Works in Critical Context

Octavio Paz’s reputation as one of the greatest literary figures of Latin America in the twentieth century—and certainly Mexico’s most important writer at that time— rests on his extensive output. He wrote more than thirty collections of poetry over the course of fifty years. His essays almost equaled his poetry in quantity, thoughtfulness, and influence. The two categories of writing complement each other. As John M. Fein states in an essay titled ‘‘Toward Octavio Paz: A Reading of His Major Poems, 19571976,’’ ‘‘His success in diversified fields is heightened in the ways in which his essays and his poetry are complementary: the core of his creativity is a concern for language in general and for the poetic process in particular.’’ In other words, critics’ positive reaction to Paz’s poetry is brought to an even higher level by the fact that his poetry is based on sound principles enumerated in his nonfiction, particularly those regarding the use of language.

Because critical approval of Paz’s work is nearly universal, the only question that emerged when he was awarded the Noble Prize in Literature in 1990 was why it had taken so long. In his introduction to a volume about essays on the poet, Harold Bloom noted that giving him the prize was ‘‘one of the sounder choices,’’ alluding to the unusual degree of approval from literary critics around the world. As The Cambridge History of Latin American Literature summarized Paz’s career, ‘‘There is Spanish American poetry after Octavio Paz: generations of poets who reject his legacy, and others that continue his line of experimentation. Nevertheless, the imprint that Paz has given to the tradition as a whole will be with us for years to come.’’

The Labyrinth of Solitude. The Labyrinth of Solitude, in which Paz explores Mexican history, mythology, and social behavior, is his most famous prose work. According to Paz, modern Mexico and its people suffer a collective identity crisis resulting from their mixed Indian and Spanish heritage, marginal association with Western cultural traditions, the influence of the United States, and a recurring cycle of war and isolation. While critics debated Paz’s contention that this description also symbolizes the modern human condition, The Labyrinth of Solitude received widespread praise. Irving Howe commented: ‘‘This book roams through the phases of Mexican past and present seeking to define the outrages, violation and defeats that have left the Mexican personality fixed into a social mask of passive hauteur.... At once brilliant and sad, The Labyrinth of Solitude constitutes an elegy for a people martyred, perhaps destroyed by history. It is a central text of our time.’’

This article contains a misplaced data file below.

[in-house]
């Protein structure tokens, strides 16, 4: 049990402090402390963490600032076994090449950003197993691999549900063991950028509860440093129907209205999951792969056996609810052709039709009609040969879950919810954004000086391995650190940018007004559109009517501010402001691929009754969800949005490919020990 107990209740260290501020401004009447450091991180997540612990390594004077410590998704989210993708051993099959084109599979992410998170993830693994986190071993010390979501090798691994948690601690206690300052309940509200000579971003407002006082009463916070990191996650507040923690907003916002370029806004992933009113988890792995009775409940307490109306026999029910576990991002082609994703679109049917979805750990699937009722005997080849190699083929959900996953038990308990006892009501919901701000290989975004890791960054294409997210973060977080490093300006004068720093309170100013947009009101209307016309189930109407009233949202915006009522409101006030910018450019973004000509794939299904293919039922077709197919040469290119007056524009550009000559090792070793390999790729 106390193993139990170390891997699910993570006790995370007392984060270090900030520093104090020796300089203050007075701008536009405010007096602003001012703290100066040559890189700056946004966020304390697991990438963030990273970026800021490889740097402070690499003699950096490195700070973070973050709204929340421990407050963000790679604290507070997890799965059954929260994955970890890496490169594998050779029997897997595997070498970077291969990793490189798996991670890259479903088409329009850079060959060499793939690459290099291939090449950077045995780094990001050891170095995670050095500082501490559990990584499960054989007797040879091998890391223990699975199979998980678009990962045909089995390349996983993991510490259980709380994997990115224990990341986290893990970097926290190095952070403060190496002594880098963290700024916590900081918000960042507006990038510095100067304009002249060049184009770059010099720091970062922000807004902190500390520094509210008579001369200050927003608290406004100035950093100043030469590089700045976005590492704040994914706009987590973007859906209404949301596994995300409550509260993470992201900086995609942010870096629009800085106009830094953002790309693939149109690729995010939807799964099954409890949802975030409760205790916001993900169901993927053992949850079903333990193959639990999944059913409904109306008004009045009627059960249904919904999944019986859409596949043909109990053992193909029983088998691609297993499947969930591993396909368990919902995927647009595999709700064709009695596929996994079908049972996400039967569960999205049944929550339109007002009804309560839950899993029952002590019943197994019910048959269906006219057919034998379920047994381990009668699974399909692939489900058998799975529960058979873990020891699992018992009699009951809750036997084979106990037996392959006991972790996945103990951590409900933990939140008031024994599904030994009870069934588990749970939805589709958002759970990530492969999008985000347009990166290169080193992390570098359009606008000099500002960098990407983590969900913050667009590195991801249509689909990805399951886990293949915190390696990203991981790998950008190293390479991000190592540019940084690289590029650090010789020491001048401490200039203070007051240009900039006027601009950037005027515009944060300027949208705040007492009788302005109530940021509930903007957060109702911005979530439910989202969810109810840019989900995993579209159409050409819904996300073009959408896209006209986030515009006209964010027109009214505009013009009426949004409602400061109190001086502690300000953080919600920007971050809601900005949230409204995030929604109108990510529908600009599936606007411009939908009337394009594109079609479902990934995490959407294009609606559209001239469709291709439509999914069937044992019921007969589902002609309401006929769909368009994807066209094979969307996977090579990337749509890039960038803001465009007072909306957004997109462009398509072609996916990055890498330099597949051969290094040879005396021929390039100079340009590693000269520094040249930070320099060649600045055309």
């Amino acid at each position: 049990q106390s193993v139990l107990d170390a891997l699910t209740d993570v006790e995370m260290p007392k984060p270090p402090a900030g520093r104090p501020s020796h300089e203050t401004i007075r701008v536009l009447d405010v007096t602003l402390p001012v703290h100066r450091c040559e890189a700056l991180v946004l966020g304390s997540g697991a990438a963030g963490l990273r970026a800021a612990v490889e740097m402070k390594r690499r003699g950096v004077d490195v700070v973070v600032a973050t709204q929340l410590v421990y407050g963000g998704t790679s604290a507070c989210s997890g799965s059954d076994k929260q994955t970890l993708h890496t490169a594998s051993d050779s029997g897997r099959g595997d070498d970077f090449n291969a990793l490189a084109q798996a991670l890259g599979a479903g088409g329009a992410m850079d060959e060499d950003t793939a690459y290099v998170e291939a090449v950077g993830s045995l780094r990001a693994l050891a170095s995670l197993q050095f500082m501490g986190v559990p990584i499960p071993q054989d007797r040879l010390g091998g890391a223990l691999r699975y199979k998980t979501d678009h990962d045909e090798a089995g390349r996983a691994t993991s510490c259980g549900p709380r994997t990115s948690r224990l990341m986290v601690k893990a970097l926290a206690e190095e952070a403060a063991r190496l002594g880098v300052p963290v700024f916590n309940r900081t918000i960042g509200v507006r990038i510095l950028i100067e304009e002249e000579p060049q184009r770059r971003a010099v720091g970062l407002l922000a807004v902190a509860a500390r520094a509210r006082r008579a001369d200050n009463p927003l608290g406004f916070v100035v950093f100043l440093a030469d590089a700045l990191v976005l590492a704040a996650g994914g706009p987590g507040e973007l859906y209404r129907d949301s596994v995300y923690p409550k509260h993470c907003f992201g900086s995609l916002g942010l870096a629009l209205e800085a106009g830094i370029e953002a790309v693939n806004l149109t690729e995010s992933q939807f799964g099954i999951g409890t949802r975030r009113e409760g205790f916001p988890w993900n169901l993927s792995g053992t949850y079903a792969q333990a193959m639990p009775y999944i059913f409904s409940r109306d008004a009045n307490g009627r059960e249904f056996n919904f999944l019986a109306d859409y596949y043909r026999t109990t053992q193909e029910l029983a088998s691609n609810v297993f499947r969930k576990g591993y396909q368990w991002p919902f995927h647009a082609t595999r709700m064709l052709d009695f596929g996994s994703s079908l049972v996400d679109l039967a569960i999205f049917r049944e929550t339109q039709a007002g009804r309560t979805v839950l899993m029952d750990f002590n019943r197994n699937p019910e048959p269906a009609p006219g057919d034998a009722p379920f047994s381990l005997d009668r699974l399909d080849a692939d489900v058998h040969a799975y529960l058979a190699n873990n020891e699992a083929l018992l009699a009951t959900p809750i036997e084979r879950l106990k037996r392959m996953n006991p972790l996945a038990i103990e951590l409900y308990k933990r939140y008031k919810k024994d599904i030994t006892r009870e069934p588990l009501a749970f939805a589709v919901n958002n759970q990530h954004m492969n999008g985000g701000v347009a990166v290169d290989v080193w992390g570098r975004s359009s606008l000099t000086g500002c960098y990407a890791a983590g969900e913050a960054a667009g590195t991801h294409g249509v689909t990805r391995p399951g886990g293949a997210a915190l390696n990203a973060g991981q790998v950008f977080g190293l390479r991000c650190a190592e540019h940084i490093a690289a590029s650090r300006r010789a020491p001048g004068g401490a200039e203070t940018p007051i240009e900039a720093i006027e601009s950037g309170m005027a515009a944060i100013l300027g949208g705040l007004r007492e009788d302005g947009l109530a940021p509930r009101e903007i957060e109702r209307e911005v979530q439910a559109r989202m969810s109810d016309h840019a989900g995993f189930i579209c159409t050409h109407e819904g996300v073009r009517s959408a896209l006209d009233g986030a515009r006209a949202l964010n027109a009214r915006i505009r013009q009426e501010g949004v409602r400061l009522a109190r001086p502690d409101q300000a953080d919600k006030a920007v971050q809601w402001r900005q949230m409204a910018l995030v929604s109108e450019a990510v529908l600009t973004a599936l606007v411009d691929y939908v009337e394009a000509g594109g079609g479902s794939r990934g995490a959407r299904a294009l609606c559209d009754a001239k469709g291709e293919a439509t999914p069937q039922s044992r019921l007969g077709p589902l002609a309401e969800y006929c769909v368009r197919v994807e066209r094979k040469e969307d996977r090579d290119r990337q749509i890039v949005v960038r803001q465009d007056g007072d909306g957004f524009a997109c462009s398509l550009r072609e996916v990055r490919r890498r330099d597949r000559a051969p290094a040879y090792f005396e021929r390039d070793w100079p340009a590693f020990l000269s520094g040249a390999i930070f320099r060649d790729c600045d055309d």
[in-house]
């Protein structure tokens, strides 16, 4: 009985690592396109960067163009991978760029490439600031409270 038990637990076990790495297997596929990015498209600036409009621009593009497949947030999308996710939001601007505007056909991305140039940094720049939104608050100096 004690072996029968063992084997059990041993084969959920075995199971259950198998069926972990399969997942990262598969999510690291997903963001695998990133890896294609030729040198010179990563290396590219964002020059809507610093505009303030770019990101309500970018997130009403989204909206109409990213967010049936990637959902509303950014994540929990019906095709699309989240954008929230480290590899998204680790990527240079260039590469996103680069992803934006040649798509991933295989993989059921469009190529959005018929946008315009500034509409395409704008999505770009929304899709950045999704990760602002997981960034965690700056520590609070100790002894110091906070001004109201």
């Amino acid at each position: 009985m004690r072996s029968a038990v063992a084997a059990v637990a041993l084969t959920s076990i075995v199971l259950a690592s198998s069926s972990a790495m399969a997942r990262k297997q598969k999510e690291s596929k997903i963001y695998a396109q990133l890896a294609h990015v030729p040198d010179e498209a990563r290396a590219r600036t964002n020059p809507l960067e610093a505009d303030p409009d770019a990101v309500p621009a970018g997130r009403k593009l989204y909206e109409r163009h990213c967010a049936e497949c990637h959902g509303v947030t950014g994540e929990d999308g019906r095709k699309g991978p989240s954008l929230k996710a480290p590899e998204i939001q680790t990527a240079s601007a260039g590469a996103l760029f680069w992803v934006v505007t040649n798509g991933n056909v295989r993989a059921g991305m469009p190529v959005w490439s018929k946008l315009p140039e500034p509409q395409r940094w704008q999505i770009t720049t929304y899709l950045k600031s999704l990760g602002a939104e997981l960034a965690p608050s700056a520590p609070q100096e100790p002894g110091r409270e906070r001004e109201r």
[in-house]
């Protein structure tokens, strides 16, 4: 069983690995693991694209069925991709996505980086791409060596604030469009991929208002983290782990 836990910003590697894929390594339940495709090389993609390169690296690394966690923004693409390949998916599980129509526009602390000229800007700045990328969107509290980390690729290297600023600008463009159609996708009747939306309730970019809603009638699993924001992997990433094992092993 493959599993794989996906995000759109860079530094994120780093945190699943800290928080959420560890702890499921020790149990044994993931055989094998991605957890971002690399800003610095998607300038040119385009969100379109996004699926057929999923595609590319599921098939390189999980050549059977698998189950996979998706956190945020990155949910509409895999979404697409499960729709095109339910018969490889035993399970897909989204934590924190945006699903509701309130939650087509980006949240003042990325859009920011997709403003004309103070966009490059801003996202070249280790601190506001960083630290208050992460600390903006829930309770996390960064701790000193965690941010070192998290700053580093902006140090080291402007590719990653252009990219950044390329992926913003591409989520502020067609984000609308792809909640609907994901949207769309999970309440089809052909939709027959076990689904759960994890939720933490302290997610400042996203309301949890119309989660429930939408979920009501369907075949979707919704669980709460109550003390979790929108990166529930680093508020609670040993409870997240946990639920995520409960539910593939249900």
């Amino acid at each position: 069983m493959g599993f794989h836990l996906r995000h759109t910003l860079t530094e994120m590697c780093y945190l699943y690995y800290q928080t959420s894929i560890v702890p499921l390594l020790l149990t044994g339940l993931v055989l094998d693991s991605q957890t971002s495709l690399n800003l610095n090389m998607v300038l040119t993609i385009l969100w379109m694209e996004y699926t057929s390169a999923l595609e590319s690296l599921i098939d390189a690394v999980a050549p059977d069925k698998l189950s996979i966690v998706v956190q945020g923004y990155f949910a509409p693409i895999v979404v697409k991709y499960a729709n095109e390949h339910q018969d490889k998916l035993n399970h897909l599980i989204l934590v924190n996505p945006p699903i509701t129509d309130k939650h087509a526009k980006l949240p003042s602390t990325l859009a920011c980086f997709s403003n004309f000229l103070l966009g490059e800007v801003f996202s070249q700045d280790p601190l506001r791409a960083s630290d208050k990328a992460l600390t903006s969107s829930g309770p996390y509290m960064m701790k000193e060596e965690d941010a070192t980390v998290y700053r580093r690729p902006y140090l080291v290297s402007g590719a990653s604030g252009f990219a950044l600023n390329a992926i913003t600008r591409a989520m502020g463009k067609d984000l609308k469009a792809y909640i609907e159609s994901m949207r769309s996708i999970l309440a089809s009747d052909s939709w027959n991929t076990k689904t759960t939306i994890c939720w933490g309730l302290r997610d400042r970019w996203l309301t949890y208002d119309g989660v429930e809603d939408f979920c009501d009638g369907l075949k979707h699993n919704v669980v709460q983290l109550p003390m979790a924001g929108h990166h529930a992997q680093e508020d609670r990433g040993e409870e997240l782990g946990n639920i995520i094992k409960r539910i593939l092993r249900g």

Responses to Literature

1. Paz often addressed themes concerning the impact of the ancient native cultures of Mexico on twentieth- century Mexican culture and society. Read Sun Stone. In what ways does it reflect ancient Aztec beliefs?

2. In The Labyrinth of Solitude, Paz contends that humans are unique among living things for their awareness of their own loneliness. Do you agree? If possible, provide reasons to support your position based on your own firsthand experiences with animals.

3. One of the main ideas in The Labyrinth of Solitude is that Mexican culture is a sort of orphan child of Spanish settlers and pre-Columbian societies such as the Aztecs. How do you think this is related to the feelings of solitude Paz mentions in the title?

4. Although Paz was born in Mexico City and died there, he spent many years in other countries and cultures around the world. Provide examples of how his exposure to other cultures—particularly European artists and Hinduism—influenced his writing.




Ivask, Ivar. The Perpetual Present: The Poetry and Prose of Octavio Paz. Norman: University of Oklahoma Press, 1973.

Roman, Joseph. Octavio Paz. New York: Chelsea House, 1994.

Salgado, Maria A., ed., Dictionary of Literary Biography, Volume 290: Modern Spanish American Poets, Second Series. A Bruccoli Clark Layman Book. University of North Carolina at Chapel Hill. Detroit: Gale, 2004.

Wilson, Jason, Octavio Paz. New York: Twayne, 1986.


American Book Review (August-September, 1992): 3.

Los Angeles Times Book Review (September 18, 1988): 3.

________(April 30, 1995): 6.

New York Times Book Review (December 27, 1981): 12.

________ (December 25, 1988): 12.

Publishers Weekly (January 16, 1995): 444.

London Times (June 8, 1989).

Times Literary Supplement (December 30, 1988-January 5, 1989): 1435.

________(July 24, 1992): 6.

________(August 2, 1996): 7.